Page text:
Issue 8: What it pays for, what it won't

Issue 8: What it pays for, what it won't

CINCINNATI (FOX19) - One of the biggest issues Hamilton County residents will be voting on Tuesday is Issue 8.

It is a quarter of one percent sales tax that by law is limited to five years.

Proponents say if you vote yes for Issue 8, you'll be paying an additional 2 cents for every ten dollars you spend in Hamilton County. The tax is expected to generate more than $170 million in funding the full restoration of historic Union Terminal.

[Issue 8: What would is cost taxpayers?]

"The big thing tomorrow is to just be informed on the issue. We already know some of the questions you are going to get. What does it pay for? What won't it pay for? How do I make sure it's not another stadium deal?" said Cody Hefner Monday to more than forty Issue 8 volunteers.

Several of them will spend Election Day at polling sites across Hamilton County.

The goal is to explain the issue to voters and answer any questions they might have before they go to the ballot box.

"I'm really anxious and I want to get this number eight passed," said Sonja Wilson, a Union Terminal volunteer. "I tell some of the little children 'now that when I was little and came here, you couldn't walk through that rotunda. It was wall to wall people because there were so many soldiers coming and going. That was our entertainment.'"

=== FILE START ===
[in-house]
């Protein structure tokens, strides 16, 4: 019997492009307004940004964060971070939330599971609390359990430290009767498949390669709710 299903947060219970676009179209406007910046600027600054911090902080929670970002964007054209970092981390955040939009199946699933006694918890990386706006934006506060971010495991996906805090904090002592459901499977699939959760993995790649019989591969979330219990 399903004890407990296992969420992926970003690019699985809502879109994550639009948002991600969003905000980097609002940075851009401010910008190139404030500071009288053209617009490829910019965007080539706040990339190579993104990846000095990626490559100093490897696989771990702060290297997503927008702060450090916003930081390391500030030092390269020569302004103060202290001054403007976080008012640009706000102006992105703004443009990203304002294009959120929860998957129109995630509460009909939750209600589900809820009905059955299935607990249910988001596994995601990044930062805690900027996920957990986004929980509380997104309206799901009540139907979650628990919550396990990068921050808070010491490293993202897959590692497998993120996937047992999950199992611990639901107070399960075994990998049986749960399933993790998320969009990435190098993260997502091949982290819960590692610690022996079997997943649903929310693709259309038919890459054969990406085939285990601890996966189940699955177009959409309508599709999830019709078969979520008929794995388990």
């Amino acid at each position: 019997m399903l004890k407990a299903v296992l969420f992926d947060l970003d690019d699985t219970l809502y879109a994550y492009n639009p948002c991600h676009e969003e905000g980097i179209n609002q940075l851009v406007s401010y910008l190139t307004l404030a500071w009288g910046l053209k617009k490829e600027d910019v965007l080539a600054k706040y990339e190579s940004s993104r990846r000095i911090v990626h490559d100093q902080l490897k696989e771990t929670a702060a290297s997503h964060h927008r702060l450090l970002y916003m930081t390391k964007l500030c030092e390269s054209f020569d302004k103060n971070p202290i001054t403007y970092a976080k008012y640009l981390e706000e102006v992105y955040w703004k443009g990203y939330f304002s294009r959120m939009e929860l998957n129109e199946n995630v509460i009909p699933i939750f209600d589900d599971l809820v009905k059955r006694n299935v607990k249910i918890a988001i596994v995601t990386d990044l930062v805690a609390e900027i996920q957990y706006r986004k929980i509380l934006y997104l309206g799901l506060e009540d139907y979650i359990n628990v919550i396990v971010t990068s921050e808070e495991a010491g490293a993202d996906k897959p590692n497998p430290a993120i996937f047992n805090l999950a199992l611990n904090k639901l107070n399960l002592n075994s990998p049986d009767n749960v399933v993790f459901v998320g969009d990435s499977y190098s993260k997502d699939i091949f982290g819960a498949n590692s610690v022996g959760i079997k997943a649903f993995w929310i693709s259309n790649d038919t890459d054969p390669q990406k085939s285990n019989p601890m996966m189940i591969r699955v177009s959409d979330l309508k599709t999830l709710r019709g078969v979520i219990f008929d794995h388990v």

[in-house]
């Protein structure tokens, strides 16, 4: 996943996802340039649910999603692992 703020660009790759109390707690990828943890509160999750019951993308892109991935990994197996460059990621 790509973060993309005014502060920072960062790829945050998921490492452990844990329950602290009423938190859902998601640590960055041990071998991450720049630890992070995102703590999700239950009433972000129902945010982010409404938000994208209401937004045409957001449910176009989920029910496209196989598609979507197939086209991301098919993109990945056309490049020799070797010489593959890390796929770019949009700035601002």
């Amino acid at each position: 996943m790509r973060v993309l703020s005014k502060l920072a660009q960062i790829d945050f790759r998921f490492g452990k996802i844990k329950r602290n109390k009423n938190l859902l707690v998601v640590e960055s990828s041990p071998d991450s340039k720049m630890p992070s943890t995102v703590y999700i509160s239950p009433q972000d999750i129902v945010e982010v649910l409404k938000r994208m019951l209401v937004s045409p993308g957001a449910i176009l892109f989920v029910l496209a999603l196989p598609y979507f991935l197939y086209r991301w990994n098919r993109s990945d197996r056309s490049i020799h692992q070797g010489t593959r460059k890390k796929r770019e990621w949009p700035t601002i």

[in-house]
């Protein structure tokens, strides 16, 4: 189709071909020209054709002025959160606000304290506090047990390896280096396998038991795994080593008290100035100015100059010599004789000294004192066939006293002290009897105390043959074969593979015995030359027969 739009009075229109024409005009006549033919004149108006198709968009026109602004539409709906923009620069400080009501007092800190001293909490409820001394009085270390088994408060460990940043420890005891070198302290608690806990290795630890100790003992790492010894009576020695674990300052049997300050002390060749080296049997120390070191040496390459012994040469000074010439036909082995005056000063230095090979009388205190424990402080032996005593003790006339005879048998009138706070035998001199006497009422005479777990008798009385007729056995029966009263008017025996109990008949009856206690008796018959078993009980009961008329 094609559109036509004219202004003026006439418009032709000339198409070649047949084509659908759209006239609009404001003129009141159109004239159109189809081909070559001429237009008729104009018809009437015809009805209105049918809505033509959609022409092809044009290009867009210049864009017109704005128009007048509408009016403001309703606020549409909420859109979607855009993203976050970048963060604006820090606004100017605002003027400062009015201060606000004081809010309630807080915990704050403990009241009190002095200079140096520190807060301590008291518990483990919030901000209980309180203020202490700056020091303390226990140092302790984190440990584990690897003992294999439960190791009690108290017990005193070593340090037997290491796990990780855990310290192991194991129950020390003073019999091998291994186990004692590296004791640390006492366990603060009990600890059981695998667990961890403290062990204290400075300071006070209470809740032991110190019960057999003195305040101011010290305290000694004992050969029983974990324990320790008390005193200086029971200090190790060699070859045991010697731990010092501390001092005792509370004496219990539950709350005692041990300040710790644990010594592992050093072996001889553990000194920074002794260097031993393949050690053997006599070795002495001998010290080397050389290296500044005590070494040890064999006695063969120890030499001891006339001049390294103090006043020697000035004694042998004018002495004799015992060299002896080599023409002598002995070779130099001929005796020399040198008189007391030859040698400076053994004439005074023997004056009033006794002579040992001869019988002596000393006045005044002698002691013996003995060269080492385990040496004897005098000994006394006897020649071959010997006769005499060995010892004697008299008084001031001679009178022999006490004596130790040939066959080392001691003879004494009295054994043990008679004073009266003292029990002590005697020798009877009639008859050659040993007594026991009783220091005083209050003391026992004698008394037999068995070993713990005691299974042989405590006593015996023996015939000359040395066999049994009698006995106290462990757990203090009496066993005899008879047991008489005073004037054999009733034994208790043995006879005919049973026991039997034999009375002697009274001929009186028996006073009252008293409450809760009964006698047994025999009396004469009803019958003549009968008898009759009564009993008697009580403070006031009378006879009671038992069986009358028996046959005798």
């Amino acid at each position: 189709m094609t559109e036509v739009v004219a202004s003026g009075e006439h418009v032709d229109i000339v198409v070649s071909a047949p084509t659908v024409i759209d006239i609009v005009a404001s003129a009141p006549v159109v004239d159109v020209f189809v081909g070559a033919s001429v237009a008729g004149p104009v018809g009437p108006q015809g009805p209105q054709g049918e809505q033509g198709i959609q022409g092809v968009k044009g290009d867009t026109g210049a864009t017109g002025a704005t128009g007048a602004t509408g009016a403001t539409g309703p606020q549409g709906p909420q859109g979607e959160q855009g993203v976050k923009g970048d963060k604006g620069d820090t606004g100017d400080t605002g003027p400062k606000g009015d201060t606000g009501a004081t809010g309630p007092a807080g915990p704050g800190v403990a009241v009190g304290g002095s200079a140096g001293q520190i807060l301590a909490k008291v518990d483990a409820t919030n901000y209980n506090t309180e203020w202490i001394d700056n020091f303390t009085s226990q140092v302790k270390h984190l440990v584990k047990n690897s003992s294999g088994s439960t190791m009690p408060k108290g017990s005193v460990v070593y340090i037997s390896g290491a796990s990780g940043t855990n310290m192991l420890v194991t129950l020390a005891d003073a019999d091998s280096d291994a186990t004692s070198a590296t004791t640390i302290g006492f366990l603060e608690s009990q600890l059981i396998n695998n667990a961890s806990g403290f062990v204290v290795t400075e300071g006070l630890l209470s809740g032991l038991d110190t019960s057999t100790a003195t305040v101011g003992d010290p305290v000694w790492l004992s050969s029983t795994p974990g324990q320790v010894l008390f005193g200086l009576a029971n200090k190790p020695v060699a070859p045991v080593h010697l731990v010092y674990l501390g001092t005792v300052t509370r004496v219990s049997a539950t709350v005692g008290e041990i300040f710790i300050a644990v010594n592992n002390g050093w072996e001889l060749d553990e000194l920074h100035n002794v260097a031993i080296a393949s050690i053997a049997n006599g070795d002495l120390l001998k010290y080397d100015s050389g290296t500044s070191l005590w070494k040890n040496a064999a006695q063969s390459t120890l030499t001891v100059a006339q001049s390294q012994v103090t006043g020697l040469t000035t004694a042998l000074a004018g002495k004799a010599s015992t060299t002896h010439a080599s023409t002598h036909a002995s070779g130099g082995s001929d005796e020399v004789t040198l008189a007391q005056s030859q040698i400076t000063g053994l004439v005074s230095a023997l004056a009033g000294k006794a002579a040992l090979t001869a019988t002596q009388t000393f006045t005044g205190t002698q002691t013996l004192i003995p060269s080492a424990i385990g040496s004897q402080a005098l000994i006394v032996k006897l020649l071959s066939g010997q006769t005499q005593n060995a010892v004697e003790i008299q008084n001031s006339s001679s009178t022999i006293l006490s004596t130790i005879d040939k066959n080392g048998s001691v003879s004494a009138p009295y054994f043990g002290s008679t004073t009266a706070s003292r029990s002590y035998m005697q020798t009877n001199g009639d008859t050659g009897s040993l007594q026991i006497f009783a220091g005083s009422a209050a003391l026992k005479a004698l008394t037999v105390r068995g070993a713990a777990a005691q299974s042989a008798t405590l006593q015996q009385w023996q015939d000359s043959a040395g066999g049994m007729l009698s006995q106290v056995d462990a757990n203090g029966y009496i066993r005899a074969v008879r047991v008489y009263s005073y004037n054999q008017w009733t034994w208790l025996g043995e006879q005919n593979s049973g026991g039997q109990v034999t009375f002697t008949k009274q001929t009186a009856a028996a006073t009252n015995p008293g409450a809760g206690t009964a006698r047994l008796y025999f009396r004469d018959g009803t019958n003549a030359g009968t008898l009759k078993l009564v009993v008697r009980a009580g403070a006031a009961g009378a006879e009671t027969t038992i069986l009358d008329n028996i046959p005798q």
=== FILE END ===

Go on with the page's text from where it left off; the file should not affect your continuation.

"There wasn't much to do back then," she continued. "We'd drive down here, watch the troops come in and out. My father taught me how to read the arrival and departure sheets so that if I ever wanted to take a train, I would know how to get in and out," said Wilson.

But now, time for Union Terminal is running out.

"This is it," said Hefner.

Representatives of Union Terminal and the Cincinnati Museum Center say if Issue 8 passes, it means saving the structural integrity of the building. The quarter of one percent county sales tax will fund nearly 200 million in construction needs before the building literally falls apart.

Hefner says time is quite literally of the essence.

"We are never ready to give up on the building. We are not ready to give up on issue 8 until the election is called. We are optimistic that the county will support us," said Hefner.

Sonja Wilson isn't giving up either.

"It's my second home. At times people would say do i have a bunk bed here because they see me every day. I just love it," she said.

There has been no organized effort opposed to Issue 8.

Tax critics say because the county has been responsible for the building, it makes sense to find a way to pay for the repairs.

They just hope if Issue 8 passes, this nearly $200 million will be enough for the job.

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